Influence is learning how to convey one message in multiple ways.
Everyone has their own communication style. Saying the same thing in the same way to different people doesn’t work. There will be a mismatch, and you will miss out on opportunities.
Communication flexibility builds persuasive power.
When you develop the ability to communicate a single message in many different ways, you discover more freedom in your communication. You won’t be beating your head against the wall wondering why something isn’t being conveyed to the other person. If you feel blocked when selling a concept, it’s likely because you’re stuck in your communication style and patterns.
This is where influential techniques can save the day.
Influence techniques help you find more connection points with the person you want to influence, simply by making small adjustments to your language.
That’s why I’m so excited for this series I’m putting together for you.
I’ll be sharing some of my favorite influential techniques by showing you “before and after” examples of what a request or pitch might look like when you don’t use techniques versus when you do. Throughout this series, you will see how influential techniques train your brain to approach a single message in many different ways. These methods will help you find the persuasive angles and build faster connections.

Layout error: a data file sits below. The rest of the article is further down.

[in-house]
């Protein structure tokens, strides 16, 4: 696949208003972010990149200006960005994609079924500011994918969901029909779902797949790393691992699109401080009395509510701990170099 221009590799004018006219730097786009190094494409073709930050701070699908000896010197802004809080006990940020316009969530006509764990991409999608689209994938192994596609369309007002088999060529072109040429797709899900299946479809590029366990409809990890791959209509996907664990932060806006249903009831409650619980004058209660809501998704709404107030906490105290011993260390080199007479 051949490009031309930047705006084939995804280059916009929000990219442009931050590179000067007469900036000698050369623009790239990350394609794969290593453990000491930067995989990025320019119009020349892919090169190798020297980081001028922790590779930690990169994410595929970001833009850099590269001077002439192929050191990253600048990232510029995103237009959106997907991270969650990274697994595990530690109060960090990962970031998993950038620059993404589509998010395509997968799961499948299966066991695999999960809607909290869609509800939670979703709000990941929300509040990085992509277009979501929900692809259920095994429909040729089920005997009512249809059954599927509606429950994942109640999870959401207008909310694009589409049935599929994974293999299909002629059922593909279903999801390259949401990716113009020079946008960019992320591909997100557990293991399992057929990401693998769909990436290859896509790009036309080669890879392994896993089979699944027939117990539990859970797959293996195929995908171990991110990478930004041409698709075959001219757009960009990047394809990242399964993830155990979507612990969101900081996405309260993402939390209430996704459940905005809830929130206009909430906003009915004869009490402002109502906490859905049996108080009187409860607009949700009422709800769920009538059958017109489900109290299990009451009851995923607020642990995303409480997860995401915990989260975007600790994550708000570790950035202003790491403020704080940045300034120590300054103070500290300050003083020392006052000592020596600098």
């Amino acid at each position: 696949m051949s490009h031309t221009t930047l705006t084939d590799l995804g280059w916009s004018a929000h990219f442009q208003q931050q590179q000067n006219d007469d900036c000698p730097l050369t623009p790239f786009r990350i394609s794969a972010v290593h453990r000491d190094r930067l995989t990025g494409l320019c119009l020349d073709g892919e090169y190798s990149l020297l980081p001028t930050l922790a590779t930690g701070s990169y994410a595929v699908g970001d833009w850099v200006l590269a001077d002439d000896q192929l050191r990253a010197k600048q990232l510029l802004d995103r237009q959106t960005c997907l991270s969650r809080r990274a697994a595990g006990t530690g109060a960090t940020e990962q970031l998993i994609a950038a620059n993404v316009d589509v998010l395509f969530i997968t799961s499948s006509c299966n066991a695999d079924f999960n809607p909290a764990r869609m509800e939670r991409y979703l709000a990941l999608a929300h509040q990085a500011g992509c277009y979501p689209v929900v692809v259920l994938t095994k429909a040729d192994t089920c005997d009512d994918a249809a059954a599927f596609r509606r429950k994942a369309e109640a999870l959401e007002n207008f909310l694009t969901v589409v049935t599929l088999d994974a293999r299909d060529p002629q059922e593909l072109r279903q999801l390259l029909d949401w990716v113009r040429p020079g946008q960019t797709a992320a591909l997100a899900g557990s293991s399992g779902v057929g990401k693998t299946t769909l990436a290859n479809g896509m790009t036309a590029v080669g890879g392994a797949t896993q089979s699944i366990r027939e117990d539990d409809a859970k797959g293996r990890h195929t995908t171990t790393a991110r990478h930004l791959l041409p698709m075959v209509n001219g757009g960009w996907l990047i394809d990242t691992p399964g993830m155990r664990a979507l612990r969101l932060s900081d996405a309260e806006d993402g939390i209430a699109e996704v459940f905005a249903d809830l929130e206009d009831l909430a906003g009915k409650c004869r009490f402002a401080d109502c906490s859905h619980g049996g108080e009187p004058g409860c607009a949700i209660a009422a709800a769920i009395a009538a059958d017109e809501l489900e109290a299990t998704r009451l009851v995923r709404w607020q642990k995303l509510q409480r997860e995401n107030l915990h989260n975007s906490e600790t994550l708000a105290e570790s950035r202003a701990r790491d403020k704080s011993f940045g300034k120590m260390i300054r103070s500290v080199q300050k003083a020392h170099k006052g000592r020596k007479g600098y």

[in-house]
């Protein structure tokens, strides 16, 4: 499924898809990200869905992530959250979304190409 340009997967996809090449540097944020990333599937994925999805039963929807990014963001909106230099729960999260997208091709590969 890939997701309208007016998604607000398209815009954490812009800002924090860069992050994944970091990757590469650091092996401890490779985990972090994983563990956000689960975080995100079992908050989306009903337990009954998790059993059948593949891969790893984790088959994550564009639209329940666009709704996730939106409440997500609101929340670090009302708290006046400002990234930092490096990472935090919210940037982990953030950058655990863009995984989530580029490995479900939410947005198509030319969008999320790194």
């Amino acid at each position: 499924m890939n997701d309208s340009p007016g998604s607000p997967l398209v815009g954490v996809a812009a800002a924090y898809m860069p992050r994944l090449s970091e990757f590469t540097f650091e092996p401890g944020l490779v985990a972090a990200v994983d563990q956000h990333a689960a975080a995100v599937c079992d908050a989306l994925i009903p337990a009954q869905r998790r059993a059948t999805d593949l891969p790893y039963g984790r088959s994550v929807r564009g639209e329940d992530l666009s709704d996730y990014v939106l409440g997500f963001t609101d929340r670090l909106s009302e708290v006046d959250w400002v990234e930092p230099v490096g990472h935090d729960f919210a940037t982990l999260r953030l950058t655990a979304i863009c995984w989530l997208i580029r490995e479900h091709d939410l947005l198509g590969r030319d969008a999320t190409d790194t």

Let’s get started!
Let’s start simple. By adding one word, you can elevate your next influential request.
I’ve written in depth about this one technique here. Check it out if you want to learn more about the psychology behind this method and why it works.
For this example scenario, let’s say you want to recruit a coworker for a project. You could say,
A. Hey Amy. Would you be interested in joining the marketing task force for our new product?
This is a straightforward request. It’s how most people approach simple requests. This is technically a very efficient way to communicate this message. However, it is not effective.
Notice how this request creates a yes or no response. It doesn’t elicit much if any, conversation. You also haven’t controlled the framing of the request. Which means, Amy is basing her response of yes or no purely on her current perception of the project – which might be good or bad. So it’s a bit of a roll of the dice by making requests in this manner.
By adding the word because, you create helpful context and elicit a conversation, which sets up additional opportunities to continue influencing the situation.
So, let’s improve this request by adding the word because…
B. Hey Amy. Would you be interested in joining the marketing task force for our new product, because I thought you’d really enjoy the creative development process and adding your creative voice to the discussion.
C. Hey Amy. Would you be interested in joining the marketing task for our new product because this is something that looks really great on a résumé!
When you add the word because you include your reasoning for the request as well as context (benefits) that make the request more enticing. Notice how much more draw options B and C have in comparison to the bland, easy-to-ignore option A.
BONUS NOTE: In options B and C the because was followed by one of the VIBES (Emotional triggers and Secret goals and desires.)
If you want to know which specific benefit statements you should use, it’s vital to know your mark’s influence type. Find out the different influence communication styles, and which influence type you are, here.